What environment are you heading into with these? An alternative can be something along the lines of a rain kilt that can keep your shorts dry while allowing significantly higher ventilation and is easier to put on and take off.
    We're planning a late-October backpack in New Hampshire where heavy rain and 40F is common. I have a silnylon rain kilt for summer. California snowshoeing and winter hiking is another potential use if I switch to the full-zip. That would let me use lightweight tights or softshell (Marmot Scree) and have these if it gets windy and colder.

  5. #5

    Default

    That does sound like a strong argument for full zip to me. Definitely the route I'd go under the circumstances.

    For what it's worth... the last pair of Precips I bought has an elastic waistband rather than a drawstring or other mechanical way to adjust the waist tension. They were -constantly- trying to slide down on me while wearing a pack. If that hasn't changed, I won't be buying them again next time around.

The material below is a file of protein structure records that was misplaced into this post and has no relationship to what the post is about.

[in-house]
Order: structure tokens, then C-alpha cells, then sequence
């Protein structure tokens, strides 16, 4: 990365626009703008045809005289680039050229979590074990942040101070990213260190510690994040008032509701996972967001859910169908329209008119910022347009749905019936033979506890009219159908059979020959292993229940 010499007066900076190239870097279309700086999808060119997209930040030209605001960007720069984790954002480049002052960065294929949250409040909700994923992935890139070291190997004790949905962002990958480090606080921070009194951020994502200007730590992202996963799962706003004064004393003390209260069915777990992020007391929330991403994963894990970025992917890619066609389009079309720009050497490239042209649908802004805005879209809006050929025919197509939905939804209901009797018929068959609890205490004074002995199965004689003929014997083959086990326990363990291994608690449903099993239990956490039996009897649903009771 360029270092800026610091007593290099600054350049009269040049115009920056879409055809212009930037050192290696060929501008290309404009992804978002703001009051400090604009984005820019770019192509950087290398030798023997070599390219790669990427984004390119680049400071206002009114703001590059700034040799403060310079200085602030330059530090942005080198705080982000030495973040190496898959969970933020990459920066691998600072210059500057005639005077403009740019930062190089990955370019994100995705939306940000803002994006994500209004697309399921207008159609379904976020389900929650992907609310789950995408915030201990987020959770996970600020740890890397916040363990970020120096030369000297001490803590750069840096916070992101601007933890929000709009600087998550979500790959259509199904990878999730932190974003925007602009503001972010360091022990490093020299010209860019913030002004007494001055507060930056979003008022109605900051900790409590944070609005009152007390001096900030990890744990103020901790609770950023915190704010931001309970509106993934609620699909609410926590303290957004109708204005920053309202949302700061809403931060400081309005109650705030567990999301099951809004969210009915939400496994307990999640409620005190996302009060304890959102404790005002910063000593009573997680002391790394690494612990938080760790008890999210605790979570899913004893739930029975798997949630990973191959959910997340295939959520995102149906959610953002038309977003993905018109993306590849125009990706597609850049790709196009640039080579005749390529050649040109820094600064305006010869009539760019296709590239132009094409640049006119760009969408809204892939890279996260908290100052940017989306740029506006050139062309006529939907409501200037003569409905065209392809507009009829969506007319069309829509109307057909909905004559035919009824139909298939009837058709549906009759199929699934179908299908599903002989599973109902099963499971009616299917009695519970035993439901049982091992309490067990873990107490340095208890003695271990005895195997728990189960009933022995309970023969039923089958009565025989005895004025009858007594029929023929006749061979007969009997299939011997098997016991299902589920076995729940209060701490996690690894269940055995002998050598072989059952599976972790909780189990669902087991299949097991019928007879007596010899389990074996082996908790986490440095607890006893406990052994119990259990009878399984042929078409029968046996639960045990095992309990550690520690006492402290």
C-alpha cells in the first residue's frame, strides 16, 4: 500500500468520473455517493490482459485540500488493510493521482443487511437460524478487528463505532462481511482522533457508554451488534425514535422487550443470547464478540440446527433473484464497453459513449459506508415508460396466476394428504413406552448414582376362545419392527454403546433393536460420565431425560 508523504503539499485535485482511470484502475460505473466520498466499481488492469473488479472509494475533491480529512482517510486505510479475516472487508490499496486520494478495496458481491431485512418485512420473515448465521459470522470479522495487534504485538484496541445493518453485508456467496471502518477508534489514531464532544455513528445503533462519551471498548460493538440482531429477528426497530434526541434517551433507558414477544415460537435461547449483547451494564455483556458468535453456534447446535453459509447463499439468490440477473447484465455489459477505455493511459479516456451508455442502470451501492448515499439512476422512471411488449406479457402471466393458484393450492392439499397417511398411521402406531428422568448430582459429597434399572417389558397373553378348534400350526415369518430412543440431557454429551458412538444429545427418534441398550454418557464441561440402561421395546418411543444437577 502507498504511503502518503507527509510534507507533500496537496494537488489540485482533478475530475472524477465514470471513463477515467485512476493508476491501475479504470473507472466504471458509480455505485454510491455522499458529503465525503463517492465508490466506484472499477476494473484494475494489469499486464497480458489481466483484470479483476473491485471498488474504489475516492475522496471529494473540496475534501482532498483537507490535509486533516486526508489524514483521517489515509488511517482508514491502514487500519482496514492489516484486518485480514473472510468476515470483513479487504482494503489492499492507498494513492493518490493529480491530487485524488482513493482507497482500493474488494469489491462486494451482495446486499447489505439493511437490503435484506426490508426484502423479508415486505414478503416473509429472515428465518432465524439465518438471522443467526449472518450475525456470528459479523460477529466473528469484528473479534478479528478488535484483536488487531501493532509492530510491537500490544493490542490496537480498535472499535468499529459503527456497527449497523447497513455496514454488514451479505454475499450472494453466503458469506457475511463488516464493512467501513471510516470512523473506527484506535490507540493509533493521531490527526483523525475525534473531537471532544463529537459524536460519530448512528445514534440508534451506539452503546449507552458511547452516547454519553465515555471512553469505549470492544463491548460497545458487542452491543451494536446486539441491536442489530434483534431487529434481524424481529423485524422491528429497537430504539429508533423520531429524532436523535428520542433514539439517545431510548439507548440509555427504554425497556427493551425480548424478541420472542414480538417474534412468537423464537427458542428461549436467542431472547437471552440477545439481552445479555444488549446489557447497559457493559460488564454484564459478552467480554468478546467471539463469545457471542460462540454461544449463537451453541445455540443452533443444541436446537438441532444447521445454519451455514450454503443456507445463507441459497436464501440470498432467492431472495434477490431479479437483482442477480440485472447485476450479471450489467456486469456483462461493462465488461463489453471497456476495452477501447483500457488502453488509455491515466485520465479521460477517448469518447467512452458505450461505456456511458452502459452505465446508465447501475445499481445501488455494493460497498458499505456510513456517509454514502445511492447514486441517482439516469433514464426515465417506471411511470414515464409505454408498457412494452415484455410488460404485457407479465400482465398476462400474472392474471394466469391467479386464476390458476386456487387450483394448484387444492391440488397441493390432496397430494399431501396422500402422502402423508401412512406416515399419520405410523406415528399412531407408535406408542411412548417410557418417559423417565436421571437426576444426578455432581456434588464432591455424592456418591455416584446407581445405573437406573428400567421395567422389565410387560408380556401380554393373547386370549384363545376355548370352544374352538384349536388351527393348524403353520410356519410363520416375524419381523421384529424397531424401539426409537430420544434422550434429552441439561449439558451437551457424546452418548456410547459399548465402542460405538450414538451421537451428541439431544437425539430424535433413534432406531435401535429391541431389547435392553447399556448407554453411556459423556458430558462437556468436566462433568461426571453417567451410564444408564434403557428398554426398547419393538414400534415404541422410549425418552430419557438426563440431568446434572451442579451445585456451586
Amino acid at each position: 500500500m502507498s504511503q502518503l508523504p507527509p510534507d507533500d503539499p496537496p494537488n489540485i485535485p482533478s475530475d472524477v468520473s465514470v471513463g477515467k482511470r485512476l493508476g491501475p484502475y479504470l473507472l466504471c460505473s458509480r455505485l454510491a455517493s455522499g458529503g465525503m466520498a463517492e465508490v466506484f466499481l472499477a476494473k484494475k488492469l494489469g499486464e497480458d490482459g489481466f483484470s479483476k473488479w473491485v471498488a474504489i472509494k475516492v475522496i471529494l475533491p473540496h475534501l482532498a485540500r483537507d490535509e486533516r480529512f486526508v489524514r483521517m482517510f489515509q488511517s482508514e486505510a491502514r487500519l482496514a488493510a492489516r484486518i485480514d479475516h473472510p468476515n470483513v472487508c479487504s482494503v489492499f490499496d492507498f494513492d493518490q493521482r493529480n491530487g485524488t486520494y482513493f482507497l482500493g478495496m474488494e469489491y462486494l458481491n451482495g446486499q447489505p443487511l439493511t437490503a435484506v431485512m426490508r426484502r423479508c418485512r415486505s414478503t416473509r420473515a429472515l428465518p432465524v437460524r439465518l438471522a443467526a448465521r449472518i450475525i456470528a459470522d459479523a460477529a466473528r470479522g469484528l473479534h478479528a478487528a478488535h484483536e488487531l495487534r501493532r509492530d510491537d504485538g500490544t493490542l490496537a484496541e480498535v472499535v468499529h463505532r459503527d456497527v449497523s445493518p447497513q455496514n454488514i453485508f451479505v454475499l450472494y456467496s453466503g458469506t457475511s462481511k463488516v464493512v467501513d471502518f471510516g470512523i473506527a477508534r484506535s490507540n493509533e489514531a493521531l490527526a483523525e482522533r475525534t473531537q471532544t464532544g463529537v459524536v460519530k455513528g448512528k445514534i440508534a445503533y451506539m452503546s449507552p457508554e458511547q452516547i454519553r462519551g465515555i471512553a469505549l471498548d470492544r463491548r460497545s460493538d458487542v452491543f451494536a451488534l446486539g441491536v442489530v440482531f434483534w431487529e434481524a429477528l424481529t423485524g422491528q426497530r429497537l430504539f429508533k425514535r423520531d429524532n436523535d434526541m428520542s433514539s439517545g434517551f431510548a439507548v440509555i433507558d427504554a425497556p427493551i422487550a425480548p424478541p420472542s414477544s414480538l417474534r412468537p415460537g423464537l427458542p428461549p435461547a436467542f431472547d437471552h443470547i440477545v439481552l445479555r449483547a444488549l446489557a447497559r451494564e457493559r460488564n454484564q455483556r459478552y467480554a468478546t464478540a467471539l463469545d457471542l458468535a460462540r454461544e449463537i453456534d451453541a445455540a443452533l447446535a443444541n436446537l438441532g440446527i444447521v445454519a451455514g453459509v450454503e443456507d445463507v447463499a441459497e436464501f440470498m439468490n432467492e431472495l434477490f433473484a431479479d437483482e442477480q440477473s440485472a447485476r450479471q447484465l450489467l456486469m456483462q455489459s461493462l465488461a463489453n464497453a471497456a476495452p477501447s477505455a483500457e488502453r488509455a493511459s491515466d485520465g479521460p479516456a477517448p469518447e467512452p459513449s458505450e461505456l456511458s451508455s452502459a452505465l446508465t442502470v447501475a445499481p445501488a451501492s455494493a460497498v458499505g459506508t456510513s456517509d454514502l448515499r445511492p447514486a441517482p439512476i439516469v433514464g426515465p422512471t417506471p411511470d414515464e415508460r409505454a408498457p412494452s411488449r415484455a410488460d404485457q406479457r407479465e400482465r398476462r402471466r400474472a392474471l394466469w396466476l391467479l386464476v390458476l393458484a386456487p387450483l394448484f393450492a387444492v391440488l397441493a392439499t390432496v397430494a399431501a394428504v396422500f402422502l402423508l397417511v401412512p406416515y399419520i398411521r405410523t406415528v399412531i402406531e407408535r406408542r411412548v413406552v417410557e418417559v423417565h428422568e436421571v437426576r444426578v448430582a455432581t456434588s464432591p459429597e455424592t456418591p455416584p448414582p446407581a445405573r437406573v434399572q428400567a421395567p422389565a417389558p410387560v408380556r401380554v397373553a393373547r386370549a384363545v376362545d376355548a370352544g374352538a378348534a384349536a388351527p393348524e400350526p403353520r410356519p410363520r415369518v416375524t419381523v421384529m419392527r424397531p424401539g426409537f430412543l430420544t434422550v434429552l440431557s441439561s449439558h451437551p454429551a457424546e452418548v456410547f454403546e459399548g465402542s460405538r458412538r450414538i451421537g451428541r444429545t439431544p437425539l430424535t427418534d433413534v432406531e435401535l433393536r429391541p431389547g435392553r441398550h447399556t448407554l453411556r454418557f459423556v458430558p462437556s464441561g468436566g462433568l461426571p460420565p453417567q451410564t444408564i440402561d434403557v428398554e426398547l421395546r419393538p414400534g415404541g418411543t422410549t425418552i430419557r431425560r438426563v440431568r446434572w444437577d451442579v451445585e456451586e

6. #6
    Registered User ldsailor's Avatar
    Join Date
    02-25-2016
    Location
    St. Petersburg, FL
    Age
    71
    Posts
    714

    Default

    Never use rain pants now. Problem with any rain gear is it doesn't breath well and you get a lot of condensation/sweat when wearing it and hiking, so you are wet anyway. Thought about a poncho for better ventilation but then a couple of people who use them said they tend to blow up when there is any kind of wind.

    I got rained and hailed on at high elevations last year on the Colorado Trail. I wore a rain jacket and I was so wet inside the jacket it was very uncomfortable. I just wore regular pants and my legs were not an issue. Yeah, they were wet but not uncomfortable like my torso.
    Trail Name - Slapshot
    "One step at a time."
    Blog - www.tonysadventure.com

  7. #7
    Registered User
    Join Date
    04-25-2010
    Location
    Newark, DE
    Age
    60
    Posts
    81
    Images
    20

    Default